No one left unregistered – Gaby Forbes is making sure everyone is headed to the ballot box


Hannah Levin, Managing Editor

While most students were spending their quarantine relaxing at home, watching Netflix or taking trips to the beach, senior Gabrielle Forbes was busy registering hundreds of students to vote, sitting on Zoom conferences with Michelle Obama and founding a social justice organization.

Forbes began working with When We All Vote (WWAV), a nonprofit, nonpartisan national youth voter registration initiative, in April. She began as an ambassador, helping to register voters in Miami-Dade County. After only six weeks, Forbes was promoted to ambassador fellow, where she led the registration campaign across the country, working 30-hour weeks and attending daily calls. 

Along with two other students, Forbes was put in charge of Miami-Dade County, and she worked to set up teams in over half of the public high schools in the district. Prior to the pandemic, these teams of 5-10 students traveled to different junior and senior History classes educating students about the voter registration process. When school was online, the teams gave their presentations over Zoom. Although many of the students are not of voting age, Forbes believes it is still important to pre-register.

“[When you turn 18] voting isn’t the first thing that comes to your head. We want to get that out of the way now as a 16 or 17-year-old so that when you do turn 18, you will be an official registered voter,” Forbes said.

After the deaths of Ahmaud Arbery, George Floyd and other victims of police brutality, Forbes became even more motivated and focused. She recognized how society groups Black men into stereotypes, and, realizing that her own brother could potentially become a victim, Forbes began working harder to get even more people registered in the hopes of enacting social change. 

Forbes started working with other states, including California, Georgia and New Jersey, helping them to expand and create new teams at additional schools. She was attending up to 16 calls a week, some starting as late as 10 p.m. to compensate for the time difference. From her work with WWAV, Forbes became educated about businesses and how others conducted themselves in professional settings. 

“I would see how adults maneuvered in that business,” Forbes said. “I learned so much about how to speak, how to get my point across effectively and how to stand my ground, both physically and mentally.”

At Krop, Forbes is involved in the Drama magnet. Her participation in theater inspired her post-graduation plans of taking a gap year in Tanzania, Africa to start a youth theater program as well as an after school STEM program with her family’s organization, Golden Aya. 

“I know there are so many kids who have never been exposed to the techniques and professional training of the art of theatre,” Forbes said. “I could be training the next Denzel Washington or Maya Angelou that the world may never have known.” 

Forbes believes that the skills taught to her in Drama helped her to achieve success within WWAV. Her ability to speak publicly and animatedly gave Forbes the opportunity to speak with Michelle Obama on a call with over 70,000 people.

Forbes was asked to talk with Obama at a WWAV virtual rally before school began to get participants to recenter their focus and get excited to start registering students. On the call, Forbes talked about her involvement in WWAV, what motivated her to join and the expectations she had for the coming months. She also spoke about the important role voting plays in activism and why it’s imperative to get involved and be aware of what’s happening in society.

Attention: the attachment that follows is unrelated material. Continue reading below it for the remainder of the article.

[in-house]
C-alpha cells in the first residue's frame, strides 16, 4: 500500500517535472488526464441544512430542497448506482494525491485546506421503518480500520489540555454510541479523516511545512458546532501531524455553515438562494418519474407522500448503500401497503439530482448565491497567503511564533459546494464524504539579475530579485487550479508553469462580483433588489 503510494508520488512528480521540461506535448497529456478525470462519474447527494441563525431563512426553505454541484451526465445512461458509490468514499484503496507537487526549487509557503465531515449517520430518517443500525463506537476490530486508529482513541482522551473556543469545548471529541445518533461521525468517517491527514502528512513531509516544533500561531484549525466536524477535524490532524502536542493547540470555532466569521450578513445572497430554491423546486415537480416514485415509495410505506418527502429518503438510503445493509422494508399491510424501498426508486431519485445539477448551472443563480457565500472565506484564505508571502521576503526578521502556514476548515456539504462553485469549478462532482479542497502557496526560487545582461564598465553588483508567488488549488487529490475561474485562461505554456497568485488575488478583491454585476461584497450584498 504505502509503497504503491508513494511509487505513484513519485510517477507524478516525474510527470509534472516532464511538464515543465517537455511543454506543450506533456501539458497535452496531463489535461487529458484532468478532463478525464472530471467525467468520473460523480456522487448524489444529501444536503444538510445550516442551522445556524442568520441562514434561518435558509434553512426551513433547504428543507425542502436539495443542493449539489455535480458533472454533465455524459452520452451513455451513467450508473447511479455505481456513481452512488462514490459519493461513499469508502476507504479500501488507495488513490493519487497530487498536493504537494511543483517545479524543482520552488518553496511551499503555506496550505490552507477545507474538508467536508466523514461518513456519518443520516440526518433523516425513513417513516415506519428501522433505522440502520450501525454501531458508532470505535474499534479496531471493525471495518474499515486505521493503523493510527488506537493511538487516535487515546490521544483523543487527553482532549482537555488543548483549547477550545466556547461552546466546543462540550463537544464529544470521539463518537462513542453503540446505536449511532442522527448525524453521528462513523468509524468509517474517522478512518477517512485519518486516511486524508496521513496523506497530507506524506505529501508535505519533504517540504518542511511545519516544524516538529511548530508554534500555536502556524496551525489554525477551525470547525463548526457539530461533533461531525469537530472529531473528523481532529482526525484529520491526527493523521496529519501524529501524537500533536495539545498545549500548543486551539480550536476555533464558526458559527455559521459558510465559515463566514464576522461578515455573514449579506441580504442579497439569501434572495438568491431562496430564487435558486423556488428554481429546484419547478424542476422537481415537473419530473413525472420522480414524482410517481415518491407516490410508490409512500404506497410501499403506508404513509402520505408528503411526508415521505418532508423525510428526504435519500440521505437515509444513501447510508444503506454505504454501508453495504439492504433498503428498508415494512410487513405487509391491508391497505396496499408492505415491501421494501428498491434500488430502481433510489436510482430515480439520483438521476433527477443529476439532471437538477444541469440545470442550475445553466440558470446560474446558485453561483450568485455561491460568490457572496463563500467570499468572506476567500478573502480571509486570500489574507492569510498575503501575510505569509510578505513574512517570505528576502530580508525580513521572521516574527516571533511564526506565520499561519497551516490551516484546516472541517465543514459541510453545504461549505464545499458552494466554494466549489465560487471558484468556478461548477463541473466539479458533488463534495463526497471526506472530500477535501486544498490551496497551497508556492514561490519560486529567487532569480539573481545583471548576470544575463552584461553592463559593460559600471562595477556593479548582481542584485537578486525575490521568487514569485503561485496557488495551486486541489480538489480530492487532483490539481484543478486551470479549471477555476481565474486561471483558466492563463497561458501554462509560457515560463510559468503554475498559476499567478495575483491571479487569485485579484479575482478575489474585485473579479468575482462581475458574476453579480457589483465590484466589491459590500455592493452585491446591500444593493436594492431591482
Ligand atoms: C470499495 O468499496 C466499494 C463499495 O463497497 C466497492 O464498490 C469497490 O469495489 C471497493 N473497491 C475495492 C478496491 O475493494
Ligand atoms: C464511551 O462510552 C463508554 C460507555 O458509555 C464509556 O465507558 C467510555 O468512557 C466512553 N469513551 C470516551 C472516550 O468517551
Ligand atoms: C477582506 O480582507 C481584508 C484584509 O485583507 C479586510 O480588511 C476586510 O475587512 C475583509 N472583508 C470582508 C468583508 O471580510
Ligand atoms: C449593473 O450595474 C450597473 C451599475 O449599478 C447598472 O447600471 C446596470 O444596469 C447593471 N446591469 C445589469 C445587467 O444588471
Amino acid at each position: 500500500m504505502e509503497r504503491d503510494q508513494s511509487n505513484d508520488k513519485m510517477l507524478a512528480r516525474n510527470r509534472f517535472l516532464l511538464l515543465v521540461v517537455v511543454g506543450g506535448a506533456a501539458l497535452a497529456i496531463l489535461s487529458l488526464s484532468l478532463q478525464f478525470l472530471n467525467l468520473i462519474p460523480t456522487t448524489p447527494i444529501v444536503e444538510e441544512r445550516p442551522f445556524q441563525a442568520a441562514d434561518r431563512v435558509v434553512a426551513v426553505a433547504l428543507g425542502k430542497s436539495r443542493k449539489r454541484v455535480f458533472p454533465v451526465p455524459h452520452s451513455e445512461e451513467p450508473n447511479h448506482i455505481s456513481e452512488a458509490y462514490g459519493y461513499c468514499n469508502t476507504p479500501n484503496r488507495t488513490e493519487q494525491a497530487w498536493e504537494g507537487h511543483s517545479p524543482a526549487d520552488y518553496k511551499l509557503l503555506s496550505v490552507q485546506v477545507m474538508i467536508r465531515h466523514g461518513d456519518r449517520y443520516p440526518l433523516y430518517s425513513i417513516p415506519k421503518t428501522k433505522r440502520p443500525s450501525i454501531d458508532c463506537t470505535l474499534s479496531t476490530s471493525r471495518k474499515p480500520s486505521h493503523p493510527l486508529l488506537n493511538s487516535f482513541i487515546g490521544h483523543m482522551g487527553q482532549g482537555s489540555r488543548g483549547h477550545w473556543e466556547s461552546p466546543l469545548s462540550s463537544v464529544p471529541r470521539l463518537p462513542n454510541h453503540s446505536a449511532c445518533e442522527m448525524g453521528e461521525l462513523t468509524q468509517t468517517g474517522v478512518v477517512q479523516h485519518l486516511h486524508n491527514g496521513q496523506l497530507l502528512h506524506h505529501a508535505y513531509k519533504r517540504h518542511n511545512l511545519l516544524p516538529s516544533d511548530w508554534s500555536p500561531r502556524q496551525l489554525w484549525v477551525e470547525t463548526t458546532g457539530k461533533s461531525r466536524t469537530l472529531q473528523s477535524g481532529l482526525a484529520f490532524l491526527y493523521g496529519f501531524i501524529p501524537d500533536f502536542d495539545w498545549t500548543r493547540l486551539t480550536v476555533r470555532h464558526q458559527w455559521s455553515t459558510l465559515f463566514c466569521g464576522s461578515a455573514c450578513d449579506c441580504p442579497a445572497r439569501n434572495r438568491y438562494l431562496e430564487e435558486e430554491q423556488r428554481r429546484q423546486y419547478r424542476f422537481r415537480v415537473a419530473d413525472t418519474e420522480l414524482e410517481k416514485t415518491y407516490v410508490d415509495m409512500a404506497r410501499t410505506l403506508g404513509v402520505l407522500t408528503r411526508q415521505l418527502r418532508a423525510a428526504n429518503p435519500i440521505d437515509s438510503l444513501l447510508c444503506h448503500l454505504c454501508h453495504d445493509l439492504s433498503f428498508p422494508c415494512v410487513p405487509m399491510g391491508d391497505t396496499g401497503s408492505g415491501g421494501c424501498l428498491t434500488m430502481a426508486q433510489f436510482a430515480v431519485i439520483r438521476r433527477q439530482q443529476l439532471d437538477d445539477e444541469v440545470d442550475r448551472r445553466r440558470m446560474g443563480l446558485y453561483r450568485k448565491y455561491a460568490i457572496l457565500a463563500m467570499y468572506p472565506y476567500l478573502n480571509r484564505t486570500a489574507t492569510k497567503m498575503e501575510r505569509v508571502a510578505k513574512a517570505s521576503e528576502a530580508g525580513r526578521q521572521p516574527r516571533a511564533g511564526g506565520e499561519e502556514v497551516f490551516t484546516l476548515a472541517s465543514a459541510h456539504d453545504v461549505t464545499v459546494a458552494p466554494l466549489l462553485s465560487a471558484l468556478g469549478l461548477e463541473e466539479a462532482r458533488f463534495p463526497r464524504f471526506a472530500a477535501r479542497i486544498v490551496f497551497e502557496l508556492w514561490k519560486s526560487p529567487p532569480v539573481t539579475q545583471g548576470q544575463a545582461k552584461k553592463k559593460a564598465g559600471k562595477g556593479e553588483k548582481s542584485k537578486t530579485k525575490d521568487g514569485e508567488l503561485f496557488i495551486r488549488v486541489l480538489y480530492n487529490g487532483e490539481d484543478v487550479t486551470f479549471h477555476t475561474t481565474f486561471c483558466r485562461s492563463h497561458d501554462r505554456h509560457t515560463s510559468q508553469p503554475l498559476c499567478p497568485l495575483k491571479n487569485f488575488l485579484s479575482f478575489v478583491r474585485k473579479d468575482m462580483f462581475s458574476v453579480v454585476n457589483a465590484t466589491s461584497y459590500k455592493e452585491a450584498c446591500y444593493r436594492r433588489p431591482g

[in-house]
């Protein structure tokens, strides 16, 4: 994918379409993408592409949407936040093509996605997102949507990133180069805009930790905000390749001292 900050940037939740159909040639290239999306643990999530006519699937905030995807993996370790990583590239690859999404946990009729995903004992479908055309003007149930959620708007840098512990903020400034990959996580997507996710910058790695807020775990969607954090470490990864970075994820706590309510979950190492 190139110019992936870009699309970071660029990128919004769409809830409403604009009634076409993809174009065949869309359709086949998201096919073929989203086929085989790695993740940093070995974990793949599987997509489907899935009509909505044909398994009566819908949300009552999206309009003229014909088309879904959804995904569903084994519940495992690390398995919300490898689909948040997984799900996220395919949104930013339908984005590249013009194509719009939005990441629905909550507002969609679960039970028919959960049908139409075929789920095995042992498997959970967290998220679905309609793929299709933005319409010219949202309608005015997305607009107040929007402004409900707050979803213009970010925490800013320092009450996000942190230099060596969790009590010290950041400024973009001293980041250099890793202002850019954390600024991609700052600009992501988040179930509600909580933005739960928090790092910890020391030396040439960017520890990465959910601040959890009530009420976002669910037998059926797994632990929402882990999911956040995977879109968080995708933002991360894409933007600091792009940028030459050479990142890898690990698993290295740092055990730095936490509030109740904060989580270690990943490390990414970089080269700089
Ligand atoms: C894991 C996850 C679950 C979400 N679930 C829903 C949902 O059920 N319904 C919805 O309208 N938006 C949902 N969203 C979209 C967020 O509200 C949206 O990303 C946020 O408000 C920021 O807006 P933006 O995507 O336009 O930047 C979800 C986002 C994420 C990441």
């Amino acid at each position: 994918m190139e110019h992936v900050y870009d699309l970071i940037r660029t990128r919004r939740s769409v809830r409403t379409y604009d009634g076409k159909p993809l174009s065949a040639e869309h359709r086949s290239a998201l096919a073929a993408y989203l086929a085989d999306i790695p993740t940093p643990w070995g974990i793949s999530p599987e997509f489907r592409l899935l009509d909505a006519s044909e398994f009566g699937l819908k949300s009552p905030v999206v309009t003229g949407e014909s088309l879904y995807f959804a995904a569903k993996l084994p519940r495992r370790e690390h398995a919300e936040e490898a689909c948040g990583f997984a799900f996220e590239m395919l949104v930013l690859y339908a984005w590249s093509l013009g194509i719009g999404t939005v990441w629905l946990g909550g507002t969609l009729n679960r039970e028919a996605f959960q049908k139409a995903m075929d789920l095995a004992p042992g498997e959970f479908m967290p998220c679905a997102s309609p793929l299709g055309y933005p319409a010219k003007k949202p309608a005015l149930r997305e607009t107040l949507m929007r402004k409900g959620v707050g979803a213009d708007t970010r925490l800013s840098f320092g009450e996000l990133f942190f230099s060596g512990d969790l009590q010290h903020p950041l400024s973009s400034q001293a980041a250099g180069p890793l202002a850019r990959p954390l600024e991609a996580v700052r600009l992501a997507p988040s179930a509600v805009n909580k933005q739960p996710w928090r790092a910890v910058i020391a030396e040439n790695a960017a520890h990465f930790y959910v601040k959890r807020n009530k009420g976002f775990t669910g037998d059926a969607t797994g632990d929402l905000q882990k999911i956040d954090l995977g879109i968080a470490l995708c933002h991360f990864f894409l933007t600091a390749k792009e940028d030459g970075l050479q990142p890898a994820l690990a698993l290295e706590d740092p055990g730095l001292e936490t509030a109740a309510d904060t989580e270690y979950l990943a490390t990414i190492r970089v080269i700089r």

“You don’t have to wait until you’re of legal age to put a stamp on your shirt and say that you’re an activist,” Forbes said. “You can be an activist right now. You can empower your peers right now.”

On National Voter Registration Day, WWAV hosted an all-day Instagram takeover to help people get ready to vote. Different celebrities, including Michelle Obama, Zendaya and DJ Khaled all hopped on Instagram Live, talking about different aspects of voting. Forbes, the only student on the line-up, was asked to speak with activist Brittany Packnett. In a 15-minute interview, Forbes recapped her time at WWAV and how she hopes that in the future more people will be proactive and excited about being knowledgeable of the world around them. At one point, Michelle Obama joined the live, and commented expressing how proud she was of Forbes.

Forbes’ passion for social justice and activism goes beyond her participation in WWAV. Along with junior Leilah Jones and seniors Kristie Laplante and Briana Sterling, Forbes cofounded Letters to the System, an organization that amplifies the voices of people who have experienced any type of discrimination. Anyone can submit a letter talking about anything from personal experiences of racism to drawings or song lyrics expressing their thoughts on systematic racism, and Forbes will ensure that these letters reach elected officials. Letter writers have the option to send their writings to the county mayor, local police station or state attorney. So far, they have sent out over 30 letters since beginning the project at the end of May.

If anyone is interested in getting involved with WWAV or has questions, feel free to direct message Forbes through her Instagram handle, @_iamgabrielle. She also hosts a weekly Zoom every Wednesday at 7 p.m. with more information about WWAV. No matter how you become active, Forbes believes every small contribution has a role in helping to make the world a better place.

“You have everything it takes to do what you need to do already inside of you,” Forbes said. “We have to believe in ourselves to know that every dream that you have can become a reality with faith in yourself and hard work.”